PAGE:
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Transiting Exoplanet Discovery Using Machine Learning Techniques: A Survey

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Spatial missions such as the Kepler mission, and the Transiting Exoplanet Survey Satellite (TESS) mission, have encouraged data scientists to analyze light curve datasets. The purpose of analyzing these data is to look for planet transits, with the aim of discovering and validating exoplanets, which are planets found outside our Solar System. Furthermore, transiting exoplanets can be better characterized when light curves and radial velocity curves are available. The manual examination of these datasets is a task that requires big quantities of time and effort, and therefore is prone to errors. As a result, the application of machine learning methods has become more common on exoplanet discovery and categorization research. This survey presents an analysis on different exoplanet transit discovery algorithms based on machine learning, some of which even found new exoplanets. The analysis of these algorithms is divided into four steps, namely light curve preprocessing, possible exoplanet signal detection, and identification of the detected signal to decide whether it belongs to an exoplanet or not. We propose a model to create synthetic datasets of light curves, and we compare the performance of several machine learning models used to identify transit exoplanets, with inputs preprocessed with and without using the Discrete Wavelet Transform (DWT). Our experimental results allow us to conclude that multiresolution analysis in the time-frequency domain can improve exoplanet signal identification, because of the characteristics of light curves and transiting exoplanet signals.

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  4. NASA Exoplanet Archive:





    Fig. 2
    figure 2

    Example of a light curve. As the exoplanet orbits the star, different brightness values are obtained. Some parameters that can be extracted from a light curve are: Beginning of ingress (t1); end of ingress (t2); beginning of egress (t3); end of egress (t4); transit length; and transit depth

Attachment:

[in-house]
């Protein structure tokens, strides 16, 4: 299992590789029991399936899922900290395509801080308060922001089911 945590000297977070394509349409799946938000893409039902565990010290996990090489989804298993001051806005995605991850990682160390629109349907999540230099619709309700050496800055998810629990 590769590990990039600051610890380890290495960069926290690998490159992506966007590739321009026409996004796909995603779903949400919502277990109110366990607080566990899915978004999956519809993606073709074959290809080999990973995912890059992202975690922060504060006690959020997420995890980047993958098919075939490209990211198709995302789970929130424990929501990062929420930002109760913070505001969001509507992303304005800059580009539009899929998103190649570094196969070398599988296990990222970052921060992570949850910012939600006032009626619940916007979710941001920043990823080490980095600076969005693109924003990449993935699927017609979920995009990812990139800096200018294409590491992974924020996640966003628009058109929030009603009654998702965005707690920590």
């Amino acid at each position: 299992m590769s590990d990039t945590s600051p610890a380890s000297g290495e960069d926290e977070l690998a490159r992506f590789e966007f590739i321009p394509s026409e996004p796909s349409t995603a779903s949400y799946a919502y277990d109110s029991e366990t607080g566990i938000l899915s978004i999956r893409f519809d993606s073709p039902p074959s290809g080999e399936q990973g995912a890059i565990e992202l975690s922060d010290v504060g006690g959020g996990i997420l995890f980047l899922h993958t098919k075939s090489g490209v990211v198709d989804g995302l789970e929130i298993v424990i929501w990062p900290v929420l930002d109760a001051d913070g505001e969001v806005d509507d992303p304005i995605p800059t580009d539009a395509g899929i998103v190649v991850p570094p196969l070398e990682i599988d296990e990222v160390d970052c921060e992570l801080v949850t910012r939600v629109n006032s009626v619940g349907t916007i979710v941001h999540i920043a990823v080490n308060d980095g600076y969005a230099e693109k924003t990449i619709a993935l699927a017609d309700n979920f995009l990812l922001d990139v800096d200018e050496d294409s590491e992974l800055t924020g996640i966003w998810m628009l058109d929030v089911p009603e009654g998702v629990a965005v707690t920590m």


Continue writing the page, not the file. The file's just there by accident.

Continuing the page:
Fig. 4
    figure 4

    Real light curve extracted from the planetary system around the star HIP 41378 in the MAST archive. The x-axis represents a measure of time called Barycentric Julian Day (BJD); the value 2454833 that accompanies the x-axis title, is to be summed to the x-axis value in order to calculate the BJD for each measurement. The y-axis represents the brightness of the star. This figure was created by following the Transit Light Curve Tutorial


  11. retrieved in 20/01/2019.







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The authors would like to thank the Mexican National Council for Science and Technology (CONACyT) and the Universidad de las Americas Puebla (UDLAP) for their support through the doctoral scholarship program. Also, the authors would like to thank Kyle A. Pearson for his valuable feedback regarding the light curve preprocessing step. This paper includes data collected by the Kepler mission and obtained from the MAST data archive at the Space Telescope Science Institute (STScI). Funding for the Kepler mission is provided by the NASA Science Mission Directorate. STScI is operated by the Association of Universities for Research in Astronomy, Inc., under NASA contract NAS 5–26555.

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Correspondence to Vicente Alarcon-Aquino.

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Communicated by:H. Babaie

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Jara-Maldonado, M., Alarcon-Aquino, V., Rosas-Romero, R. et al. Transiting Exoplanet Discovery Using Machine Learning Techniques: A Survey. Earth Sci Inform 13, 573–600 (2020).

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